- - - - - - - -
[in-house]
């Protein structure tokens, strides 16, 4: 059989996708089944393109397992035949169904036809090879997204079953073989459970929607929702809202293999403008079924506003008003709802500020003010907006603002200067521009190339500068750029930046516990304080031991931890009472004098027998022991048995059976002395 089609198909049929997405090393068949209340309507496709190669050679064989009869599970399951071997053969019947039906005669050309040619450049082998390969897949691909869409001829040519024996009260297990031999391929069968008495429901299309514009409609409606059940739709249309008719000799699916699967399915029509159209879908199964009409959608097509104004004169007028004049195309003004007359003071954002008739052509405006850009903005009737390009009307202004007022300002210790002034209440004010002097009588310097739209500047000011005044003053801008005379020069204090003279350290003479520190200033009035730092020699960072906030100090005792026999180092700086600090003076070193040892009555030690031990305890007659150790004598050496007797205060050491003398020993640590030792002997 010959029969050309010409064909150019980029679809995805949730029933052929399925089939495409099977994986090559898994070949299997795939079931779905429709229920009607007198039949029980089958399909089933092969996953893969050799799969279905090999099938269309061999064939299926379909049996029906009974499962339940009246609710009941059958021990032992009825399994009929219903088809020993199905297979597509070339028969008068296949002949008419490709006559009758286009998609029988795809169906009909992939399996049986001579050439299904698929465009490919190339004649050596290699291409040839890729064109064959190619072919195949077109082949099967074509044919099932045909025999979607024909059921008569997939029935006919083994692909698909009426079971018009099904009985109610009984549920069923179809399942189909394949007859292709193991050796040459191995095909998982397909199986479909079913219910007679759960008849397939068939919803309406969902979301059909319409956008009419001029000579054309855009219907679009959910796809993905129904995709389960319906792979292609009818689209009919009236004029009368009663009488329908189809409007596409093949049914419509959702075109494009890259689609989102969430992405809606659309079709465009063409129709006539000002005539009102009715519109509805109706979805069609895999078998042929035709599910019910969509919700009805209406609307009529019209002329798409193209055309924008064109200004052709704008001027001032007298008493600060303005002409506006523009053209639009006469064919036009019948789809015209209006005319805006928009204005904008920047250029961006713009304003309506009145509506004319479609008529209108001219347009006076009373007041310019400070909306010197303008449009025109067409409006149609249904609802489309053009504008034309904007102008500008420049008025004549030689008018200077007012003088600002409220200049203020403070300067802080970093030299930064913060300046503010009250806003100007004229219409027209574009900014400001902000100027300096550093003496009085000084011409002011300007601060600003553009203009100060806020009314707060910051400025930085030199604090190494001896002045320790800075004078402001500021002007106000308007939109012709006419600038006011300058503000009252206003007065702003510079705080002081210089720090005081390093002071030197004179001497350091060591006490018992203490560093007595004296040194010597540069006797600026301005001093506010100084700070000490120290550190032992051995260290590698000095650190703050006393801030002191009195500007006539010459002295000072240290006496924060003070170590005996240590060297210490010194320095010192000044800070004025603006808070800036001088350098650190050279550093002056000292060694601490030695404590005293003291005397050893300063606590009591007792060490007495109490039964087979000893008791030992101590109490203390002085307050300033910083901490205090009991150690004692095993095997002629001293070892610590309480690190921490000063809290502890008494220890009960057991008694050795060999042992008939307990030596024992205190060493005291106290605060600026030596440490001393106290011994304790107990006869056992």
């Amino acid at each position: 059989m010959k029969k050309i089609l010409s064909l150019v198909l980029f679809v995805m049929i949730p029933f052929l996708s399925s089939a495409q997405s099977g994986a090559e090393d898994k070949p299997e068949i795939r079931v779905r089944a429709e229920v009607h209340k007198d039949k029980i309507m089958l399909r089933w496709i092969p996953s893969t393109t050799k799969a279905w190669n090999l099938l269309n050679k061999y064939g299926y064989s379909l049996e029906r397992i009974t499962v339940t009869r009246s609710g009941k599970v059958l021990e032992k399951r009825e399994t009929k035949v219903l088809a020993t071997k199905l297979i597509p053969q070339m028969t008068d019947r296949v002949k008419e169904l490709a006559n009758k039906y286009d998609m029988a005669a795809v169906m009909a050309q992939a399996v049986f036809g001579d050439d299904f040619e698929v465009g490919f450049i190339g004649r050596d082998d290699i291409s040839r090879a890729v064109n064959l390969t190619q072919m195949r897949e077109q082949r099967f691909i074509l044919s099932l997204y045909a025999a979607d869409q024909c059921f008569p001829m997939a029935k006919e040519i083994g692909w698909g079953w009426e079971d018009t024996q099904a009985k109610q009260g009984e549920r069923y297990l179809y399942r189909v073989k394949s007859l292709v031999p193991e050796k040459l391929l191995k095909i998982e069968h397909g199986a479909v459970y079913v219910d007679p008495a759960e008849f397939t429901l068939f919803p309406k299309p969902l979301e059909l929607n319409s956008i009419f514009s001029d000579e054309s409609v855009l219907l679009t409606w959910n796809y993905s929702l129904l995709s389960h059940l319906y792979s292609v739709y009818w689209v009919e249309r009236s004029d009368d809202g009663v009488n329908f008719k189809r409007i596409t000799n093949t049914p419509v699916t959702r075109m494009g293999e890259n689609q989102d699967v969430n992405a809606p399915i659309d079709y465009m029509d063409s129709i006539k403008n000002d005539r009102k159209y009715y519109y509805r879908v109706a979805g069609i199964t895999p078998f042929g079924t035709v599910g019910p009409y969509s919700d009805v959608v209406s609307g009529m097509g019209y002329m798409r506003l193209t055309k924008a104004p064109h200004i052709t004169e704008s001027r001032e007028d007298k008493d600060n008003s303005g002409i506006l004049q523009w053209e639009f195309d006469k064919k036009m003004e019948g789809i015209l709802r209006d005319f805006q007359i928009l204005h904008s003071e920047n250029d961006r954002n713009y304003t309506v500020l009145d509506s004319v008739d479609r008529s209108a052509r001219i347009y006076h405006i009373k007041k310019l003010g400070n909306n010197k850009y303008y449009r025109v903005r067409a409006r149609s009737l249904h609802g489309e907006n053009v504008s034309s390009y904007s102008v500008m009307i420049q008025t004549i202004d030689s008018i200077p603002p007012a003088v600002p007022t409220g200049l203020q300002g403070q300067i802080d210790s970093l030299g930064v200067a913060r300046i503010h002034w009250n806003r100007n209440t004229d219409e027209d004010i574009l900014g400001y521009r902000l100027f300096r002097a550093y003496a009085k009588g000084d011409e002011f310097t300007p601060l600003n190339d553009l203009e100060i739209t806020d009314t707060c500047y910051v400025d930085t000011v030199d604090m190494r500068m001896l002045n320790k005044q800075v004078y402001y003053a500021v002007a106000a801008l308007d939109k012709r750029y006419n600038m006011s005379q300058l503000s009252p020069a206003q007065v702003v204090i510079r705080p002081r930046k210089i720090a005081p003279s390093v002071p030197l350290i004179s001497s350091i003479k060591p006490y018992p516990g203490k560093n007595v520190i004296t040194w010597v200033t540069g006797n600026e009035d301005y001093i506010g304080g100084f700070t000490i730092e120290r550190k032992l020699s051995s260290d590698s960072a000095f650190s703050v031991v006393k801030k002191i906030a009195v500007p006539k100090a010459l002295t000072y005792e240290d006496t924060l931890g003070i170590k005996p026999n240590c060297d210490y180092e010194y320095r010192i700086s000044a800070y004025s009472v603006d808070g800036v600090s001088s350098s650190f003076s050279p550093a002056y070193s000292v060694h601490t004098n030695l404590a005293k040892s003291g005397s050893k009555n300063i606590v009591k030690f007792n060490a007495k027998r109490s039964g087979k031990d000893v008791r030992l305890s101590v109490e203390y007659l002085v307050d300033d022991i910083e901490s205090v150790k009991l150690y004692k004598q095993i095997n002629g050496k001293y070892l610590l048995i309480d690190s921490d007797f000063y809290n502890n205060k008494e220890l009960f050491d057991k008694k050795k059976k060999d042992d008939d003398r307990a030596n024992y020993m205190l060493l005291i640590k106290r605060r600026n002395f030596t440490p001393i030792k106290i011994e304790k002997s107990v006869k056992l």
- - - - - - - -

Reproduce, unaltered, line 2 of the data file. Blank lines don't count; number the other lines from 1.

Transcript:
């Protein structure tokens, strides 16, 4: 059989996708089944393109397992035949169904036809090879997204079953073989459970929607929702809202293999403008079924506003008003709802500020003010907006603002200067521009190339500068750029930046516990304080031991931890009472004098027998022991048995059976002395 089609198909049929997405090393068949209340309507496709190669050679064989009869599970399951071997053969019947039906005669050309040619450049082998390969897949691909869409001829040519024996009260297990031999391929069968008495429901299309514009409609409606059940739709249309008719000799699916699967399915029509159209879908199964009409959608097509104004004169007028004049195309003004007359003071954002008739052509405006850009903005009737390009009307202004007022300002210790002034209440004010002097009588310097739209500047000011005044003053801008005379020069204090003279350290003479520190200033009035730092020699960072906030100090005792026999180092700086600090003076070193040892009555030690031990305890007659150790004598050496007797205060050491003398020993640590030792002997 010959029969050309010409064909150019980029679809995805949730029933052929399925089939495409099977994986090559898994070949299997795939079931779905429709229920009607007198039949029980089958399909089933092969996953893969050799799969279905090999099938269309061999064939299926379909049996029906009974499962339940009246609710009941059958021990032992009825399994009929219903088809020993199905297979597509070339028969008068296949002949008419490709006559009758286009998609029988795809169906009909992939399996049986001579050439299904698929465009490919190339004649050596290699291409040839890729064109064959190619072919195949077109082949099967074509044919099932045909025999979607024909059921008569997939029935006919083994692909698909009426079971018009099904009985109610009984549920069923179809399942189909394949007859292709193991050796040459191995095909998982397909199986479909079913219910007679759960008849397939068939919803309406969902979301059909319409956008009419001029000579054309855009219907679009959910796809993905129904995709389960319906792979292609009818689209009919009236004029009368009663009488329908189809409007596409093949049914419509959702075109494009890259689609989102969430992405809606659309079709465009063409129709006539000002005539009102009715519109509805109706979805069609895999078998042929035709599910019910969509919700009805209406609307009529019209002329798409193209055309924008064109200004052709704008001027001032007298008493600060303005002409506006523009053209639009006469064919036009019948789809015209209006005319805006928009204005904008920047250029961006713009304003309506009145509506004319479609008529209108001219347009006076009373007041310019400070909306010197303008449009025109067409409006149609249904609802489309053009504008034309904007102008500008420049008025004549030689008018200077007012003088600002409220200049203020403070300067802080970093030299930064913060300046503010009250806003100007004229219409027209574009900014400001902000100027300096550093003496009085000084011409002011300007601060600003553009203009100060806020009314707060910051400025930085030199604090190494001896002045320790800075004078402001500021002007106000308007939109012709006419600038006011300058503000009252206003007065702003510079705080002081210089720090005081390093002071030197004179001497350091060591006490018992203490560093007595004296040194010597540069006797600026301005001093506010100084700070000490120290550190032992051995260290590698000095650190703050006393801030002191009195500007006539010459002295000072240290006496924060003070170590005996240590060297210490010194320095010192000044800070004025603006808070800036001088350098650190050279550093002056000292060694601490030695404590005293003291005397050893300063606590009591007792060490007495109490039964087979000893008791030992101590109490203390002085307050300033910083901490205090009991150690004692095993095997002629001293070892610590309480690190921490000063809290502890008494220890009960057991008694050795060999042992008939307990030596024992205190060493005291106290605060600026030596440490001393106290011994304790107990006869056992």